Locally made smartphones by Mara Corporation will be available on the local and international markets within two months, Ashish Thakkar, the company’s chief executive said on Thursday.
He was speaking at the inaugural Made-in-Africa Leadership Conference in Kigali, which brought together senior executives and business leaders from across the continent.
Thakkar was speaking during a session dubbed, “From trading to legacy-building: Creating lasting products and companies in Africa”.
Among the key issues being discussed at the two-day conference include challenges and opportunities in leading and expanding businesses in Africa, sustainable leadership in SMEs, African leadership in scientific research, financing company growth on the continent, and building a sustainable Pan-African business.
Thakkar said the construction and setting up of the factory, at the Special Economic Zone in Gasabo District, are in the final stages.
“The Mara phones factory in Rwanda will employ at least 200 people from day one, 60 per cent of whom will be women,” he said. “This is in line with the Sustainable Development Goals.”
Mara developed a strategy for the next ten years, he said.
The Made-In-Rwanda smartphones are expected to enhance access to digital services and further deepen internet penetration in the country.
The business leader said they will have different models, retailing at varying prices between $100 and $200. He added that some of the phones will be for the Rwandan market while others will be for foreign markets within Africa.
Those designed for other markets elsewhere on the continental, Thakkar said, they will have a Made- in-Africa logo, while those for the local market will bear two logos; Made-in-Rwanda and Made-in-Africa.
Mara Corporation, which owns Banque Populaire du Rwanda (BPR), also has a smartphone factory in South Africa where it invested $100 million, he said.
The smartphones that will soon be manufactured in Rwanda, he said, are “affordable and of high quality.”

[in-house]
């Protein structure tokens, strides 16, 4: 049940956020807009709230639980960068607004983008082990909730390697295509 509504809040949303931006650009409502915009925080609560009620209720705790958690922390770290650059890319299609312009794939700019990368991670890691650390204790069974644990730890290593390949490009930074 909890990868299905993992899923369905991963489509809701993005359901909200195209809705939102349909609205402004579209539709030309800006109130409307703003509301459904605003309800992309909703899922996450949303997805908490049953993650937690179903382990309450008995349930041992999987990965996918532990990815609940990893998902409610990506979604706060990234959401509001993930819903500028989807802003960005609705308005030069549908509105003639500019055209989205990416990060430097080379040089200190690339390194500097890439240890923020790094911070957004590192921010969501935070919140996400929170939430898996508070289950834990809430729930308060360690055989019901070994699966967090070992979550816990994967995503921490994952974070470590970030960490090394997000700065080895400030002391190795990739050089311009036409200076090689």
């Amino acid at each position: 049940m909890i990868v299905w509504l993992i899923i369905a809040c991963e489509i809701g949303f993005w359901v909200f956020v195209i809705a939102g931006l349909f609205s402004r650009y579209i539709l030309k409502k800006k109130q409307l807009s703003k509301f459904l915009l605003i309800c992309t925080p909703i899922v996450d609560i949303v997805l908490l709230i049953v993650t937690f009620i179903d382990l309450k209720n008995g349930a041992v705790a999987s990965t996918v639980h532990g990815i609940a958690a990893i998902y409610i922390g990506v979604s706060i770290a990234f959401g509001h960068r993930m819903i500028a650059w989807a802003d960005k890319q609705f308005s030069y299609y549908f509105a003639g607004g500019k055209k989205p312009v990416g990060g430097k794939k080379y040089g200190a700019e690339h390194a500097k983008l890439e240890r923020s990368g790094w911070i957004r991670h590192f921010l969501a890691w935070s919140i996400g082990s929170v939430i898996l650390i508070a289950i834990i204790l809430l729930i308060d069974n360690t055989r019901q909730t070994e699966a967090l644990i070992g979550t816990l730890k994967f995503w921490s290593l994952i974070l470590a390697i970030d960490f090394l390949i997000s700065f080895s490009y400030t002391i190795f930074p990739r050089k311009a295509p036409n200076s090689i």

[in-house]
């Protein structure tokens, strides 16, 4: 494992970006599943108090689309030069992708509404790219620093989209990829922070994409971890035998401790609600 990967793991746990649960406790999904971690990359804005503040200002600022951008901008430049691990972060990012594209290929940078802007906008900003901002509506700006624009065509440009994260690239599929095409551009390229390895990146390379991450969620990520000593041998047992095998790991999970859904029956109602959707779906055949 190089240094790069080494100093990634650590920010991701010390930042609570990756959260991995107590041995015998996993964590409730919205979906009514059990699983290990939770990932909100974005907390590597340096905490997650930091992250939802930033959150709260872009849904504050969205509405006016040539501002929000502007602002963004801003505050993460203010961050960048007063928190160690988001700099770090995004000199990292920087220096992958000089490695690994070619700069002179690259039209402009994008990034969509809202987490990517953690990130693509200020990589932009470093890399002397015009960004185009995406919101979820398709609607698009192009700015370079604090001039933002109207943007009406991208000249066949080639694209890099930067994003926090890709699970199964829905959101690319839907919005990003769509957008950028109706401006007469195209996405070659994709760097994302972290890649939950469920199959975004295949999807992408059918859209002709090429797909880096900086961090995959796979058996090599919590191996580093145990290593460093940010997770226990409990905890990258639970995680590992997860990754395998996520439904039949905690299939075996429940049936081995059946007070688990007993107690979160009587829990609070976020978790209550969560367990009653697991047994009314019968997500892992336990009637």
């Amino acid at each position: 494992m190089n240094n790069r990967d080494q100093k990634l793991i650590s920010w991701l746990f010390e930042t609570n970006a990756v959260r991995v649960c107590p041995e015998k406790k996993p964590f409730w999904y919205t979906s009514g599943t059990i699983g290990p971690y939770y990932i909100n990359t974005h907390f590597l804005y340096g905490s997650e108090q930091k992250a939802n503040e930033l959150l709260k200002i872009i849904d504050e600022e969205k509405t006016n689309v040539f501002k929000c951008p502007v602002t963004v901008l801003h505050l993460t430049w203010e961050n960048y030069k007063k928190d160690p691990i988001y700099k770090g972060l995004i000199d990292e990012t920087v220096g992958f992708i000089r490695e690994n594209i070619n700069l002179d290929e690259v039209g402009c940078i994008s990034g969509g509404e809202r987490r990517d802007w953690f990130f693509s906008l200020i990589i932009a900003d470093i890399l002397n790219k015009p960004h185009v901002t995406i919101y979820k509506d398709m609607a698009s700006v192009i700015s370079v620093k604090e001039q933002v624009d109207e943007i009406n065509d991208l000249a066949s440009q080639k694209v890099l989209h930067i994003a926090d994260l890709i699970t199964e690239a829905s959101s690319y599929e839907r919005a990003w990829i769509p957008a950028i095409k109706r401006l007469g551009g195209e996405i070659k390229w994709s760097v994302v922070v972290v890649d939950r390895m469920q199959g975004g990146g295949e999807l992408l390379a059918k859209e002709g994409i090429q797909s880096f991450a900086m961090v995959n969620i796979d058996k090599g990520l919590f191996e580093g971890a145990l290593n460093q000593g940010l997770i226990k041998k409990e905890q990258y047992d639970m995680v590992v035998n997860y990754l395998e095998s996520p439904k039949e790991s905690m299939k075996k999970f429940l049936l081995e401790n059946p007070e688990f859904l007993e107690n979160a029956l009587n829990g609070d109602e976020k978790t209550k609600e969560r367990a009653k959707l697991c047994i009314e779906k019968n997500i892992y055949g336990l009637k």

Thakkar shared his experience about business growth and expansion, saying he started his first business aged only 15 in 1996.
He told delegates at the meeting that he started out his business with a loan of just $5,000, which he used to start retailing second-hand computers.
His company Mara Corporation has since transformed from a small IT business to a global conglomerate with a presence in 26 African countries and interests across several sectors including technology, manufacturing and financial services.
In 2012, Thakkar was named a young global leader by the World Economic Forum for his success and leadership in driving socio-economic transformation in Africa.
Break Fast Africa Chief Executive Officer, Modupe Taylor-Pearce during the Conference for African CEOs held in Kigali on June 6, 2019. / Craish Bahizi
According to Dr Modupe Taylor-Pearce, the chief executive of Breakfast Club Africa, the organisers of the conference, African business leaders need to develop a sense of urgency for growth so as to reduce the unemployment rate among African youth, currently at 30 per cent.
Attracting more investors in Rwanda
Meanwhile, Rwanda Convention Bureau chief executive Nelly Mukazayire told the business leaders that Rwanda was open for business, urging them to invest in the country.
Rwanda recorded $2.006 billion in domestic and foreign direct investments last year, surpassing the target by $6 million. This represented 20 per cent more receipts than the $1.675 billion registered in 2017.